SU-F-T-633: Cyberknife Boost Versus Conventional Tandem and Ovoid Treatment for Cervical Cancer




Brachytherapy has been the standard of care for cervical cancer for 100 years. The treatment can be administered using an HDR (high dose rate) remote afterloader with a 192Ir source in an outpatient setting, a PDR afterloader with a 192Ir source, or with LDR manually loaded or a remote afterloader utilizing 192Ir or 137Cs sources in an inpatient setting. The procedure involves the placement of a tandem and ovoid, tandem and ring, or tandem and cylinder applicator in an operating room setting with the patient under general anesthesia. Inaccuracies introduced into the process occurring between placement of the applicator and actual delivery can introduce uncertainty into the actual dose delivered to the tumor and critical organs. In this study we seek to investigate the dosimetric difference between an SBRT-based radiotherapy boost and conventional Brachytherapy in treating cervical cancer.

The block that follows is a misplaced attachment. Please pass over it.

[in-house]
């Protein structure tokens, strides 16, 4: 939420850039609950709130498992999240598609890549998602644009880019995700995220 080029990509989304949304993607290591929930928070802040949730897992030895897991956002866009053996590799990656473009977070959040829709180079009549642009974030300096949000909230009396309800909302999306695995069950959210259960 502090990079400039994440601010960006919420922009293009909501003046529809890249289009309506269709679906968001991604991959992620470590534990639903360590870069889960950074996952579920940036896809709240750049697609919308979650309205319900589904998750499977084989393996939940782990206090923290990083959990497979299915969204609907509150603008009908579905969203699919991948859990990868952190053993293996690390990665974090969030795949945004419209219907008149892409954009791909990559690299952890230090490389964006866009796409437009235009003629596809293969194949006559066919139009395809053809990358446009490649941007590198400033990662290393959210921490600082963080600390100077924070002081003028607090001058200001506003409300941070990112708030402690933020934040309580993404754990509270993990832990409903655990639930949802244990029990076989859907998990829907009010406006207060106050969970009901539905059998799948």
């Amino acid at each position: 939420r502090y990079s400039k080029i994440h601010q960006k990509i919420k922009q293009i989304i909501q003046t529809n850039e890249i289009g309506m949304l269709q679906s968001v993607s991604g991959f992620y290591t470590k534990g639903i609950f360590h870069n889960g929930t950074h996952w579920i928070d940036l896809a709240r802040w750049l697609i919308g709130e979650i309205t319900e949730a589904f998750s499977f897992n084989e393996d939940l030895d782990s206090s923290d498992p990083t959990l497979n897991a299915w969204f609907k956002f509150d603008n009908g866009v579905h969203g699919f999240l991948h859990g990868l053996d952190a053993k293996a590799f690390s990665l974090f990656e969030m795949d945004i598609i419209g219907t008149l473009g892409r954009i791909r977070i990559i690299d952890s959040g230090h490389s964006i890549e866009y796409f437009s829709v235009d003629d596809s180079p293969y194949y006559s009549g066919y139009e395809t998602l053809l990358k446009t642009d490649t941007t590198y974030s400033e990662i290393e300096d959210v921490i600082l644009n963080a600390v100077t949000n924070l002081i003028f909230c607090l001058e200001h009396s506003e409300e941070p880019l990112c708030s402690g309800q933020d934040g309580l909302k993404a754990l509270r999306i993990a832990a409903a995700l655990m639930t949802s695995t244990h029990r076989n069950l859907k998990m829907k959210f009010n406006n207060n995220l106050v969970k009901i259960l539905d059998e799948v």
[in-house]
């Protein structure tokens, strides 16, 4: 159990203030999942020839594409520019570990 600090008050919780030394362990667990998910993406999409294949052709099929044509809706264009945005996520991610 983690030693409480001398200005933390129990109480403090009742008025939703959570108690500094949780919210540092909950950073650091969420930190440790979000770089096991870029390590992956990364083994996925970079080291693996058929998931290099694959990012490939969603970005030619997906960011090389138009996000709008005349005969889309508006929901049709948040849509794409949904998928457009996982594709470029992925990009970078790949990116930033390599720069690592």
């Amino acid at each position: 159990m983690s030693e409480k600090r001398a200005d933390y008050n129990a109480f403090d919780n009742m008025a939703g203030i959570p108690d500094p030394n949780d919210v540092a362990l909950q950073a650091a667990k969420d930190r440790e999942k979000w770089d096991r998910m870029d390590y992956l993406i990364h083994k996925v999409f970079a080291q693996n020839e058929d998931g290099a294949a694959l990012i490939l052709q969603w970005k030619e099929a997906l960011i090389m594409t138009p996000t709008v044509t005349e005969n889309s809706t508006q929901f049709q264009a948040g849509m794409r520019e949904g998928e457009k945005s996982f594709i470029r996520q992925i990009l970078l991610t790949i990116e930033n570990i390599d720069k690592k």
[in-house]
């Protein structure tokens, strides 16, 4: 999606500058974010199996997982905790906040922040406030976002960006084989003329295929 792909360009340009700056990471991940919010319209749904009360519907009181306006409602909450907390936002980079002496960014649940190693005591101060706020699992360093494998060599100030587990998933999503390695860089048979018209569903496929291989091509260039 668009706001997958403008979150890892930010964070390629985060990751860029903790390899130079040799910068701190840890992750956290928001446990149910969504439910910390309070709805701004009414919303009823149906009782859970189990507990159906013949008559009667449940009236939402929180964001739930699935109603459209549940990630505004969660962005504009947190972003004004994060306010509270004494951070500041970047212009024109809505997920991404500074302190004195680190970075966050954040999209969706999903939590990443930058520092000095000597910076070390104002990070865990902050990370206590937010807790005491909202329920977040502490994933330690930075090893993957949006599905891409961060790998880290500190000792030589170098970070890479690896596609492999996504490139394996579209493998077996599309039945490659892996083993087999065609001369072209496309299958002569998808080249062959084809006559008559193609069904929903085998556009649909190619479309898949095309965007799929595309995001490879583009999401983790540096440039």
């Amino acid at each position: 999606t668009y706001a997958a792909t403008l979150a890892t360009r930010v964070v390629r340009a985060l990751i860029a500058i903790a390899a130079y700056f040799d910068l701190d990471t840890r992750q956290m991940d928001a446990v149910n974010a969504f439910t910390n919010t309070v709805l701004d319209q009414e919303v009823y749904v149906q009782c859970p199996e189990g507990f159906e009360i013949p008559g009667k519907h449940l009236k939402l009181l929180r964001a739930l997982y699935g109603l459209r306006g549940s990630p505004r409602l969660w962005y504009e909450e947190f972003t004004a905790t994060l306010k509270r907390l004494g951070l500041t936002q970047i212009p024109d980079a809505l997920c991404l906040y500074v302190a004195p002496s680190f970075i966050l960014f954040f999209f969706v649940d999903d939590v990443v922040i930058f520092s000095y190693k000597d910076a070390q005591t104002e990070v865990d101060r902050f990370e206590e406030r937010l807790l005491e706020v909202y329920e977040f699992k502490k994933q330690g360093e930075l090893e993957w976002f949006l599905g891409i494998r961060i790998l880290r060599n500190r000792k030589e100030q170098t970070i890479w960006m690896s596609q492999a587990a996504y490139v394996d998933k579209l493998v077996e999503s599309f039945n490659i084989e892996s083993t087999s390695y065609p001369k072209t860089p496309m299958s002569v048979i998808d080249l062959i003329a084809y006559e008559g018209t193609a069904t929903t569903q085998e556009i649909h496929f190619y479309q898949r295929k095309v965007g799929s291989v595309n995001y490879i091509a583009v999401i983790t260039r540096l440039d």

Five HDR tandem and ovoid patients were planned using the Brachyvision treatment planning system and treated in four fractions using the Varian Varisource afterloader (Varian Medical Systems). For the same cohort, the patient planning CTs were imported into Multiplan (Accuray Inc) and a dose/fractionation-equivalent CyberKnife SBRT plan was retrospectively generated. Dosimetric quantities such as target/CTV D90, V90, D2cc for rectum, bladder, and bowel were measured and compared between the two modalities.


The CTV D90 for the tandem and ovoid was 2540cGy (90.7%) and 3009cGy (107.5%) for the CyberKnife plan. The D2cc for the rectum, bladder, and bowel were 1576cGy, 1641cGy, and 996cGy for the tandem and ovoid and 1374cGy, 1564cGy, and 1547cGy for CyberKnife.


The D2cc doses to critical structures are comparable in both modalities. The CTV coverage is far superior for the CyberKnife plan. The dose distribution for CyberKnife has the advantage of increased conformality and lower maximum CTV dose.